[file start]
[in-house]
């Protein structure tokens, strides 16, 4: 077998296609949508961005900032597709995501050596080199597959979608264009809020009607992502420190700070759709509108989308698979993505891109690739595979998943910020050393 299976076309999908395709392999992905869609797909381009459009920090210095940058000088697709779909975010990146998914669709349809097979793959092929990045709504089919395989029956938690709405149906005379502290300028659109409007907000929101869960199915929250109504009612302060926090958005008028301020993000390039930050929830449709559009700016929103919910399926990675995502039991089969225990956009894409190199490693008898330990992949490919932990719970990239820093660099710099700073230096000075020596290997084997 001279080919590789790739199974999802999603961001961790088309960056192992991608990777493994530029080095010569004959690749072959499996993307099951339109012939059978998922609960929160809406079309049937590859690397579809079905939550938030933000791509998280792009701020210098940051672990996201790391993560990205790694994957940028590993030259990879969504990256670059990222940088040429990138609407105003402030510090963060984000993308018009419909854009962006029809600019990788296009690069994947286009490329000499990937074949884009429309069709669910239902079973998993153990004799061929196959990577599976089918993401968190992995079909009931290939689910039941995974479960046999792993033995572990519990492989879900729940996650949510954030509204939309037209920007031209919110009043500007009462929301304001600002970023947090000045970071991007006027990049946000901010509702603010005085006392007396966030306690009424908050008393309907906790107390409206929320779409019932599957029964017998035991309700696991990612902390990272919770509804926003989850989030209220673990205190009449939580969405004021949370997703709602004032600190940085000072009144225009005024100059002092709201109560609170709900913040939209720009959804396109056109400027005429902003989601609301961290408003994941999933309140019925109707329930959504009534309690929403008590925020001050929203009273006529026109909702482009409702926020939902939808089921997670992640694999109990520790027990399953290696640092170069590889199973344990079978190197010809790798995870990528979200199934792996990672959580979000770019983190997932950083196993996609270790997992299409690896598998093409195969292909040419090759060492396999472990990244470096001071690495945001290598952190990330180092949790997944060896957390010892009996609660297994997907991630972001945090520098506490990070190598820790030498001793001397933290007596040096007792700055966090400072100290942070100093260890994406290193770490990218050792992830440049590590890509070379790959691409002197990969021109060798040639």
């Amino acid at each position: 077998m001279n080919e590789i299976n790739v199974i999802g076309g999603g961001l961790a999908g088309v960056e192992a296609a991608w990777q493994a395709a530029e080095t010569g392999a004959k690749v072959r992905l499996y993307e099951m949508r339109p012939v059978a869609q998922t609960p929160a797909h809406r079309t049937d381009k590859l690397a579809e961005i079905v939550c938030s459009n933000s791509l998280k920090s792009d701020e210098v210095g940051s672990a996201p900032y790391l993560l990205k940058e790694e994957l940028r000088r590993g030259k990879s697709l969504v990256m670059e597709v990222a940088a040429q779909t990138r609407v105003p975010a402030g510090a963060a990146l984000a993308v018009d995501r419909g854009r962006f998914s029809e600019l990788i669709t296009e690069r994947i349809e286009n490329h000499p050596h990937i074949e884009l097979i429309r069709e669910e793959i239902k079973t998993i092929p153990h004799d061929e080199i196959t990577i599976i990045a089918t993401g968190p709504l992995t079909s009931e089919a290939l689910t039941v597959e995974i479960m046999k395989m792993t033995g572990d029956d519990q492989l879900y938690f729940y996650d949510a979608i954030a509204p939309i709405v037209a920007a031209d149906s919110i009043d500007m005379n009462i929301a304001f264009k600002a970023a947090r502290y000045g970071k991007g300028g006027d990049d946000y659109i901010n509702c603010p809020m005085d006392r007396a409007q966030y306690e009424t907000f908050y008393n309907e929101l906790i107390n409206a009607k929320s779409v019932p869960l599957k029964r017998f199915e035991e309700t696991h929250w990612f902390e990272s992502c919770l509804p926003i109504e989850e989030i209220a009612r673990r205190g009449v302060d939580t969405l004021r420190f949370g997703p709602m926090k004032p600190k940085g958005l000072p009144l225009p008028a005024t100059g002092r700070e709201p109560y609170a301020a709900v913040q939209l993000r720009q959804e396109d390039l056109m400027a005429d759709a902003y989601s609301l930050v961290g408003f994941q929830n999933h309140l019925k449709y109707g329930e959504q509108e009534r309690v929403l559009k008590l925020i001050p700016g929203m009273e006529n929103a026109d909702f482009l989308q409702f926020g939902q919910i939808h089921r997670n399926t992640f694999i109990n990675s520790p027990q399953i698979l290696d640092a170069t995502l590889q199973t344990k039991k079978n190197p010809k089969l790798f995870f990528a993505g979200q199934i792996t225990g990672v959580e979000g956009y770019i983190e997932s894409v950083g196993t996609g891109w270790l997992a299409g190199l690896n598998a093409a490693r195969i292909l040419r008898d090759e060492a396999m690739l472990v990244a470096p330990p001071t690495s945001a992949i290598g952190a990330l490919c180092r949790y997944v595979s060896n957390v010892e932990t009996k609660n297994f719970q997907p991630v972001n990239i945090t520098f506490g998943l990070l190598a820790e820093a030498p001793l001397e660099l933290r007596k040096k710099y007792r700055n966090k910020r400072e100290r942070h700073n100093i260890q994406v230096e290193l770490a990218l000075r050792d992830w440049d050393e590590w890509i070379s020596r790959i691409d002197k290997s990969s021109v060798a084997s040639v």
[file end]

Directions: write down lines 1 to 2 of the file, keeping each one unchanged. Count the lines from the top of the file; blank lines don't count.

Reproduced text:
[in-house]
């Protein structure tokens, strides 16, 4: 077998296609949508961005900032597709995501050596080199597959979608264009809020009607992502420190700070759709509108989308698979993505891109690739595979998943910020050393 299976076309999908395709392999992905869609797909381009459009920090210095940058000088697709779909975010990146998914669709349809097979793959092929990045709504089919395989029956938690709405149906005379502290300028659109409007907000929101869960199915929250109504009612302060926090958005008028301020993000390039930050929830449709559009700016929103919910399926990675995502039991089969225990956009894409190199490693008898330990992949490919932990719970990239820093660099710099700073230096000075020596290997084997 001279080919590789790739199974999802999603961001961790088309960056192992991608990777493994530029080095010569004959690749072959499996993307099951339109012939059978998922609960929160809406079309049937590859690397579809079905939550938030933000791509998280792009701020210098940051672990996201790391993560990205790694994957940028590993030259990879969504990256670059990222940088040429990138609407105003402030510090963060984000993308018009419909854009962006029809600019990788296009690069994947286009490329000499990937074949884009429309069709669910239902079973998993153990004799061929196959990577599976089918993401968190992995079909009931290939689910039941995974479960046999792993033995572990519990492989879900729940996650949510954030509204939309037209920007031209919110009043500007009462929301304001600002970023947090000045970071991007006027990049946000901010509702603010005085006392007396966030306690009424908050008393309907906790107390409206929320779409019932599957029964017998035991309700696991990612902390990272919770509804926003989850989030209220673990205190009449939580969405004021949370997703709602004032600190940085000072009144225009005024100059002092709201109560609170709900913040939209720009959804396109056109400027005429902003989601609301961290408003994941999933309140019925109707329930959504009534309690929403008590925020001050929203009273006529026109909702482009409702926020939902939808089921997670992640694999109990520790027990399953290696640092170069590889199973344990079978190197010809790798995870990528979200199934792996990672959580979000770019983190997932950083196993996609270790997992299409690896598998093409195969292909040419090759060492396999472990990244470096001071690495945001290598952190990330180092949790997944060896957390010892009996609660297994997907991630972001945090520098506490990070190598820790030498001793001397933290007596040096007792700055966090400072100290942070100093260890994406290193770490990218050792992830440049590590890509070379790959691409002197990969021109060798040639």